A good liar works elements of truth into his lies. A great liar uses big lies to make his small lies more credible. These day, there are liars everywhere you go, even in the wine world. Why would anyone lie about wine? To sell you wines you don’t want. The good news? You can protect yourself by knowing The Ten Biggest Lies About Wine.
#1. “The Napa Valley is one of the world’s great wine-producing regions.”
Napa is where General Motors was in 1978: trying to market monotony as diversity. Napa’s Cadillac, the estate–bottled Cabernet Sauvignon, is the world’s most predictable wine. If Napa’s winemakers spent half as much creativity making wine as they spend marketing it, their wines might taste better. But don’t bet on it. There are better wine–producing regions in California, not to mention France and Italy.
#2. “I don’t like sweet wine.”
And you never watch TV or visit porn sites, either. Kermit Lynch says Americans “talk dry but drink sweet.” Amen, Kermit. The reason California winemakers produce the kind of cloying, over–oaked Chardonnays that make a Negroni taste dry by comparison is demand. The American public has
a sweet tooth. Winemakers pander to it.
#3. “You’re drinking it too early.”
Actually, no, I’m drinking it because I like the way it tastes. The great French vintages of the last four decades were 1982, 1985, 1990, 2000, 2005, 2009, and 2015. All seven were delicious when young—in spite of the self–styled experts who said the wines from those vintages wouldn’t age. If you like a wine when it’s young, buy two cases. Drink one. Cellar the other. Enjoy the ride.
#4. “French wines are overrated.”
Sure. And so were James Joyce, Pablo Picasso, the Beatles, John Coltrane, Bob Dylan, and Meryl Streep. Americans are lucky to live in a world where we get to borrow trillions of dollars and the French get to make classic wines. God help us both if we ever reverse roles.
#5. “Perfect wines exist.”
Robert Parker, editor of the Wine Advocate, is widely credited with making one hundred–point wines the icons of the wine world. Parker’s an astute writer. He knows his own taste, and his ability to blur the line between objectivity and subjectivity has encouraged millions of people to cultivate their own tastes. Unfortunately, Parker’s assertion that perfect wines not only exist but can be quantified is sophistry. It would take a perfect person to identify a perfect wine. Nobody’s perfect, not even Robert Parker. Wine pleases us because it offers us the same combination of attributes and flaws we contain in ourselves. Perfection’s a curse, not a blessing.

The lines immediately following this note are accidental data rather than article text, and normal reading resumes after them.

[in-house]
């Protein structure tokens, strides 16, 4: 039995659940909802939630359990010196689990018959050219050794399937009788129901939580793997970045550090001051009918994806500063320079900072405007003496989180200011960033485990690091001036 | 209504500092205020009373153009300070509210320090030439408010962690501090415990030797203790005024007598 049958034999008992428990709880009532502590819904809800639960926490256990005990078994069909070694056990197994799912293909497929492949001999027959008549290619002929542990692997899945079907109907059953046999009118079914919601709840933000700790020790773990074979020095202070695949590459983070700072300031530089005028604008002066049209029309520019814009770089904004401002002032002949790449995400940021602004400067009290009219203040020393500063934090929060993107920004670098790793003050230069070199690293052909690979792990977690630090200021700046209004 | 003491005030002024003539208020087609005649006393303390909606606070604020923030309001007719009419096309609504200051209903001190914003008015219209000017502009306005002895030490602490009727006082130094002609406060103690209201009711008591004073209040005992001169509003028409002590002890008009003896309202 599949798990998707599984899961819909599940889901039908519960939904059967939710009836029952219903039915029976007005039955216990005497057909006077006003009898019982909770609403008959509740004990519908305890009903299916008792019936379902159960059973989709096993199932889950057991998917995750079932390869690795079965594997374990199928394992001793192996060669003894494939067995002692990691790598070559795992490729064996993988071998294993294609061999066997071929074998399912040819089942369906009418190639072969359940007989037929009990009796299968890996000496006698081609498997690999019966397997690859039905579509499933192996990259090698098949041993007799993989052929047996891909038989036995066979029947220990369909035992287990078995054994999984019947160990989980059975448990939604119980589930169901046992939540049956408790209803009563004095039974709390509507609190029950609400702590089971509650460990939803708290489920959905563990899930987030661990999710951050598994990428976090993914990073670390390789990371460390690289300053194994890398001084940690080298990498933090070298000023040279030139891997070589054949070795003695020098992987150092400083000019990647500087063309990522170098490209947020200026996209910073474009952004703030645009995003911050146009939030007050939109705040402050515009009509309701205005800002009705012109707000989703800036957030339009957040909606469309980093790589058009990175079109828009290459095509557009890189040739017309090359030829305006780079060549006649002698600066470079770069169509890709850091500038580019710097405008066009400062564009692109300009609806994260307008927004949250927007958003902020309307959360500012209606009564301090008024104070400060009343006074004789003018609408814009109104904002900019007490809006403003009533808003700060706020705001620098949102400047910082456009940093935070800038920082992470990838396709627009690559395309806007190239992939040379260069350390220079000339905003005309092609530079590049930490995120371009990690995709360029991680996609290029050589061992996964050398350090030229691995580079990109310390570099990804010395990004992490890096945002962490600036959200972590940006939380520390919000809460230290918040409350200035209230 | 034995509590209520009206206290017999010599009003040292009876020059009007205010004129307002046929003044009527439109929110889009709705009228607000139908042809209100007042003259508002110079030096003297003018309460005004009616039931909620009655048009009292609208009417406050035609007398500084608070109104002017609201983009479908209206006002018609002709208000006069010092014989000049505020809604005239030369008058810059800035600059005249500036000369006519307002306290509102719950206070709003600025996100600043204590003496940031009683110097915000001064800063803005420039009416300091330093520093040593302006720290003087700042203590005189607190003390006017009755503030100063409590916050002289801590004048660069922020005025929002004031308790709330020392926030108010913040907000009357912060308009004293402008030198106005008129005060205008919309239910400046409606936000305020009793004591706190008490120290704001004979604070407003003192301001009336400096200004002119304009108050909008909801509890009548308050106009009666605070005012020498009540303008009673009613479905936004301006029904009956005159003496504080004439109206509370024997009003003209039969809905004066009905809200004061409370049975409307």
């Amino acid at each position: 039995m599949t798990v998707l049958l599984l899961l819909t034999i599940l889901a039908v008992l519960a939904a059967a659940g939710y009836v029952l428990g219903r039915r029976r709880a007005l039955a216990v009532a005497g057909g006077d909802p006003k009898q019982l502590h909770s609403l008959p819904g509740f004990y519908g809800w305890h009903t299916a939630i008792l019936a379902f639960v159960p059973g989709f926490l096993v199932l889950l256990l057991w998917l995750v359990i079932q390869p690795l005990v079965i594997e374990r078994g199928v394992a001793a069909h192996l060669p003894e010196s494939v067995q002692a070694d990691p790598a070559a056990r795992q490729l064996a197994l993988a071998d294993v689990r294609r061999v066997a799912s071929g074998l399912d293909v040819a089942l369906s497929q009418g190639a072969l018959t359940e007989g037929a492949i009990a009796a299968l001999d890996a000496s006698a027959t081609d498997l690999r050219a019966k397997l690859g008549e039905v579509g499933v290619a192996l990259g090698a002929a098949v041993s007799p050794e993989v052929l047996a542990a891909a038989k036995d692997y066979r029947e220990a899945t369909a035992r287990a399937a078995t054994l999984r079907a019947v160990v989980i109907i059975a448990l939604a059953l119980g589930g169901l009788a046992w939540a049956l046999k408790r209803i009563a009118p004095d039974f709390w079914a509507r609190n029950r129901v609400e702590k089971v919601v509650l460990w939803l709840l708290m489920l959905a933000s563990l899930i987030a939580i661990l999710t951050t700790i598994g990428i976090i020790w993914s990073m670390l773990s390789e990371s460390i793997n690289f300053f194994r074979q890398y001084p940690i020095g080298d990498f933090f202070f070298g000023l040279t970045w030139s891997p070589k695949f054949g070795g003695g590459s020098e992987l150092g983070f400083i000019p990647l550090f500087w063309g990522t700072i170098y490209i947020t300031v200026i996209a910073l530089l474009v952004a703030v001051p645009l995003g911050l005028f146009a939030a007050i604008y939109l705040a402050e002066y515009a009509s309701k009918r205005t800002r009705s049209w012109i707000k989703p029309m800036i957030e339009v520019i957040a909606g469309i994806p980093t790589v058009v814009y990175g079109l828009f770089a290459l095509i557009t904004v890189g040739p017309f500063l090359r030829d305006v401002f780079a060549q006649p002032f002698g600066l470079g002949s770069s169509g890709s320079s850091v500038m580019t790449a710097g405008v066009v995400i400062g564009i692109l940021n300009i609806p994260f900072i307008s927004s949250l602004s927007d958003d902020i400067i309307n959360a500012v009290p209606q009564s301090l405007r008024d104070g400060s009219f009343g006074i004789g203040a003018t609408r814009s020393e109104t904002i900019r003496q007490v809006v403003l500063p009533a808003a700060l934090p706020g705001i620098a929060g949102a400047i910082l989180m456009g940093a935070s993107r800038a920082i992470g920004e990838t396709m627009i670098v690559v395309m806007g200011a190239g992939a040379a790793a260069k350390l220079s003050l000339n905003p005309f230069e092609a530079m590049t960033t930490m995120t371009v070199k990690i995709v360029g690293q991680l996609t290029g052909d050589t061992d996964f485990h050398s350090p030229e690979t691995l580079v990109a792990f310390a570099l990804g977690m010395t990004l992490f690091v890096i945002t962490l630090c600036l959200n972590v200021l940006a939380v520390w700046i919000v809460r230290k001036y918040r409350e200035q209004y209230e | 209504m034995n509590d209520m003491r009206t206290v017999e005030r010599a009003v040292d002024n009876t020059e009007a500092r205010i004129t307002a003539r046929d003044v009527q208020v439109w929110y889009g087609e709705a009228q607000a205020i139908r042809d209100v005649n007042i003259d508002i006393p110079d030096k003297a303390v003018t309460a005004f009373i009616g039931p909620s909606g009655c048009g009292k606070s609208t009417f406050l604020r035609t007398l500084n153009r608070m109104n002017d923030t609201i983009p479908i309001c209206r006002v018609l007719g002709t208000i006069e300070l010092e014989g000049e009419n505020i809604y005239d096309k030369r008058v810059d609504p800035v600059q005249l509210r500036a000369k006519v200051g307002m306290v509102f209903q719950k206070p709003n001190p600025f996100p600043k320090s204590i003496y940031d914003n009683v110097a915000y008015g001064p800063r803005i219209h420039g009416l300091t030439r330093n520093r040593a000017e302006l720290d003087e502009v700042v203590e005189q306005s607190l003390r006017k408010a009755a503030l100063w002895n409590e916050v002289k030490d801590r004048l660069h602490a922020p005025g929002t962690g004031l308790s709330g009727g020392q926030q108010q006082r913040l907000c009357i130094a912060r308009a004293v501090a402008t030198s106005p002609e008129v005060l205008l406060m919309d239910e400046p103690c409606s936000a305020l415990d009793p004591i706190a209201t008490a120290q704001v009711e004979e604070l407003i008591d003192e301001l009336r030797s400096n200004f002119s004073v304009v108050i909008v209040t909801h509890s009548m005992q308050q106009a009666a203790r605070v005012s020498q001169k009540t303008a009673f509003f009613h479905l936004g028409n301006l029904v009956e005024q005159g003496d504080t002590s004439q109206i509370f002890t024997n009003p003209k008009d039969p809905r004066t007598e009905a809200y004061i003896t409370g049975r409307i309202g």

#6. “Young people don’t appreciate wine.”
The flawed variation of George Bernard Shaw’s flawed homage to cynicism: “Youth is wasted on the young.” The lie ignores the fact that, in countries where children and teenagers are allowed to taste wine, young adults consume the same amounts of wine as old adults. If you’re a parent, buy magnums and share the good stuff with your children. Being young is harder than it looks. Everyone deserves the reassurance that comes with drinking a glass of good wine.
#7. “Rhône wines aren’t in the same league with Bordeaux or Burgundies.”
Really? Most wine collectors start with Champagne, then they wander through Bordeaux, then they fall in love with red and white Burgundies, and then they discover the Rhônes. The best wines from St. Joseph, Hermitage, Châteauneuf-du-Pape cost less than average wines from Bordeaux and Burgundy. This means they’re not as good? Only if you insist on confusing price with value.
#8. “Consecrated wine is a symbol of blood.”
This whopper also appears on the Ten Biggest Lies of All Time. It doesn’t matter if you’re Catholic, Protestant, Jewish, Buddhist, New Age, Secular Humanist, Born–Again Atheist, or Latter–Day Druid. When the word of God consecrates, the wine in the chalice becomes blood. Not a concept. Not an idea. Not a symbol. The real thing. Sangre de Cristo. The relationship between wine and blood predates Christ and Christianity. Still not convinced? Look up the etymology of “Sangiovese.”
#9. “Rosés aren’t serious wines.”
Bigotry demands big lies. The prejudice against rosés is endemic among wine snobs. The good news? Their bias translates into low prices for the best rosés. Try the 2015 Domaine Tempier Bandol Rosé or the 2015 Yves Leccia Patrimonio Rosé. These are world–class wines that happen to be rosés.
#10. “Wine tastes like food.”
Enough with the berries and cherries. Do you really need an expert to tell you what’s going on in your mouth? Wine is an experience. In the same way that a good story alludes to life without trying to describe it, a good wine alludes to food without trying to taste like it.
Which brings us to the 2009 Domaine Tempier Bandol Rouge “Cuvée Classique.” In the glass, the Classique’s ambiguous garnet gives a whole new meaning to the term “depth of field.” The bouquet redefines the art of inhaling. On the palate, the Bandol’s flavors are clear but not obvious. The finish has the kind of nobility that blesses you without making you feel small. This is a wine of grace. Drinking it is one of life’s direct pleasures. Don’t take my word for it. Find a bottle. Open it. Taste the truth for yourself.